As futurists, our job is to flip the switch, turn on the lights and illuminate the path forward. Once leaders are able to see and hear what’s up ahead—all of the trap doors, hidden rooms, masks and costumes—that haunted house is transformed into a regular old building that can be navigated without fear or concern. With the lights on, we embolden leaders to realize their own preferred futures.
Founder and Quantitative Futurist
FTI provides our clients and partners with tangible strategic insights that lead to action. We identify new value flows, model risk, and help executive leadership teams confront uncertainty so that they can anticipate and plan for the future. FTI is a network of world-class researchers, strategists, data scientists and designers led by CEO and Founder Amy Webb.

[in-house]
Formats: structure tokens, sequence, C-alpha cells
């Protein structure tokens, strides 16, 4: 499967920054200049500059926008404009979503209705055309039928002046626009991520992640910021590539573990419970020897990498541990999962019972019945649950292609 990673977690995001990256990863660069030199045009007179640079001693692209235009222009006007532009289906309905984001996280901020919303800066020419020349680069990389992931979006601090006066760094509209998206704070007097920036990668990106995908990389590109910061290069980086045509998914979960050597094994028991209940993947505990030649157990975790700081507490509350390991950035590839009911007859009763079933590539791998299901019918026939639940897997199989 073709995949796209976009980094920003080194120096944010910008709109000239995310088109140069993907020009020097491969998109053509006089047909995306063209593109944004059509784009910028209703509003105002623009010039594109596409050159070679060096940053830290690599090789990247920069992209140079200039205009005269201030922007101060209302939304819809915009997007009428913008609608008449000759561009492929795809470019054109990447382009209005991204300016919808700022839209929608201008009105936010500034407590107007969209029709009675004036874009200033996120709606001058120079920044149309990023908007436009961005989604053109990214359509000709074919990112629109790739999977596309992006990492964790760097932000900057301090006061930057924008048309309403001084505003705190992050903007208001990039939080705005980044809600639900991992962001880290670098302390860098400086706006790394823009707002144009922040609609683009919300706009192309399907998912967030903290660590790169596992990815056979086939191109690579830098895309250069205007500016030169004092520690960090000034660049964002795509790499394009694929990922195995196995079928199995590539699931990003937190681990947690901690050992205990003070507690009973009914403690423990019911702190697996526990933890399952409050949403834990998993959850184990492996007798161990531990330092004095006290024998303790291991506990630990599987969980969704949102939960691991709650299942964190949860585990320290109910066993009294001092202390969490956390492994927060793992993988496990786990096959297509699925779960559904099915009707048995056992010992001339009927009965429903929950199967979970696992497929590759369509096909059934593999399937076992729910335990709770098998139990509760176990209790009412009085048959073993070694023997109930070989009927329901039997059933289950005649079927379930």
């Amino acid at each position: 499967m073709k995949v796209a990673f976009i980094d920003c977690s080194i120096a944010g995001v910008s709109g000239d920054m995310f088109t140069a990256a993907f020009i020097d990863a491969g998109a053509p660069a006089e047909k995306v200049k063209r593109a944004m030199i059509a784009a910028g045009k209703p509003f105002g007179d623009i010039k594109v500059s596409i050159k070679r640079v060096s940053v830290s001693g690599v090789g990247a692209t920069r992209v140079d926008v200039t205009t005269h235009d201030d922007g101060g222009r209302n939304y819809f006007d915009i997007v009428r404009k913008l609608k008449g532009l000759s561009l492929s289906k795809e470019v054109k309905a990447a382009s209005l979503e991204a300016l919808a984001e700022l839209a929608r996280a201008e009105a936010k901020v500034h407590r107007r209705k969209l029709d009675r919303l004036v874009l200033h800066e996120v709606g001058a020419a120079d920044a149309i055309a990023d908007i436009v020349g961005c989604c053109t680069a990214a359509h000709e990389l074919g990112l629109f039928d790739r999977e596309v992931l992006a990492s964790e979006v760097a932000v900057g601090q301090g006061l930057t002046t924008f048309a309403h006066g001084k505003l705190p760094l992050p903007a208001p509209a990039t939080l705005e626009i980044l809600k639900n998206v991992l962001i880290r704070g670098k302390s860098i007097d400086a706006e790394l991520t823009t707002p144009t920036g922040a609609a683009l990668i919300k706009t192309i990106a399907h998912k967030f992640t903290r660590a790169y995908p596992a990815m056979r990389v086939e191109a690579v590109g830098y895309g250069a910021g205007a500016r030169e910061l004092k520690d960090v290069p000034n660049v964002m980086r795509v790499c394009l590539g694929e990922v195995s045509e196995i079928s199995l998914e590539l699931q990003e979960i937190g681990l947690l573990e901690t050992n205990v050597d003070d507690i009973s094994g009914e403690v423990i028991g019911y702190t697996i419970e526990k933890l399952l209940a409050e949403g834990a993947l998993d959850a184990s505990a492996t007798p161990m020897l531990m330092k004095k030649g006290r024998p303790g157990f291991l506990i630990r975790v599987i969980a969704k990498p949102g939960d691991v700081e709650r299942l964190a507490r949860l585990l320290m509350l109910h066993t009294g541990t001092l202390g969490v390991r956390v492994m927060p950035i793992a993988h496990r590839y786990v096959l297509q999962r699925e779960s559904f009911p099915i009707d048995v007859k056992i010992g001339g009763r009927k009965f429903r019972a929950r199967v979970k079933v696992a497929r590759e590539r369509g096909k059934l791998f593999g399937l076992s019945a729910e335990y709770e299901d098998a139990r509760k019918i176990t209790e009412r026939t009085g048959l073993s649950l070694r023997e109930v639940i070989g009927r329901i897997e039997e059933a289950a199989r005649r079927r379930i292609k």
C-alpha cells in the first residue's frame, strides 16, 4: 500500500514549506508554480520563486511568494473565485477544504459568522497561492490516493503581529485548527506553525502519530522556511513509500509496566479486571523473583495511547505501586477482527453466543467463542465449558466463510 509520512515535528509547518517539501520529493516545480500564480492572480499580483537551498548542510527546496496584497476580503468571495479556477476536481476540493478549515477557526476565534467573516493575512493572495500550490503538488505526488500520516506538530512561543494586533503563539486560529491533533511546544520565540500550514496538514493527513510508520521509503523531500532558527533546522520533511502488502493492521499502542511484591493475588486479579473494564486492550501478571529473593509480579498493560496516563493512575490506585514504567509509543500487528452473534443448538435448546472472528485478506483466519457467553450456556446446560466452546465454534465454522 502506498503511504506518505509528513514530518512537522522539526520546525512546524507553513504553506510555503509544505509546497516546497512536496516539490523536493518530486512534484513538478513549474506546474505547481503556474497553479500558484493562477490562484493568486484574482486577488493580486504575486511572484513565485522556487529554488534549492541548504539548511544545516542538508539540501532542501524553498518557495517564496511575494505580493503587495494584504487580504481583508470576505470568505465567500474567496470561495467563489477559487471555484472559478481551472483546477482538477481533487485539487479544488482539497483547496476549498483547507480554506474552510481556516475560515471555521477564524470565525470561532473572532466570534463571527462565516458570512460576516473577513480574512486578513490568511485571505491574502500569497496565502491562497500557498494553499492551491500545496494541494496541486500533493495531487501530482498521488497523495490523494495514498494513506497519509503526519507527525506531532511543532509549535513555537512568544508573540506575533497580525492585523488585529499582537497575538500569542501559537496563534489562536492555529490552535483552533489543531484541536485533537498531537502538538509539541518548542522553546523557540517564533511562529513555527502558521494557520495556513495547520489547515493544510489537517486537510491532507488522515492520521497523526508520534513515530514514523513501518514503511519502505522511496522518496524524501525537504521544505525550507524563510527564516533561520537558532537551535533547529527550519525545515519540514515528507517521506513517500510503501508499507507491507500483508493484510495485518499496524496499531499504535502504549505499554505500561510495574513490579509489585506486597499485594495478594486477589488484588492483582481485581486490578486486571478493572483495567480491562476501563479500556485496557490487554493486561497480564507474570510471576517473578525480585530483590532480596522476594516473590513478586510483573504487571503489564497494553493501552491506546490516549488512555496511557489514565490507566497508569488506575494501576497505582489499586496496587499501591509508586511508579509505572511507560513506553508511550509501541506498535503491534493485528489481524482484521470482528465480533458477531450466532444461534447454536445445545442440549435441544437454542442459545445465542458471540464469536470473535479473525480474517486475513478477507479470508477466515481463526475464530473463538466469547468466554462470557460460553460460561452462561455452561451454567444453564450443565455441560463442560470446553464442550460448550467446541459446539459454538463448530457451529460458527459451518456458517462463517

What is a futurist?
You may be wondering what, exactly, a futurist is. Don’t worry—you’re not alone. A futurist is someone who models next-order outcomes using a broad spectrum of weak signals, strong signals, trends, and other factors. Futurists work in an interdisciplinary field combining hard sciences (mathematics, engineering, sciences, technology), social sciences (game theory, economics, cultural anthropology) and other fields, such as design, philosophy and management theory. Futurists do not make predictions. They make projections in order to create a state of readiness, to determine strategic actions, to aid in decision-making, to build long-range plans, or to simply imagine alternate future states.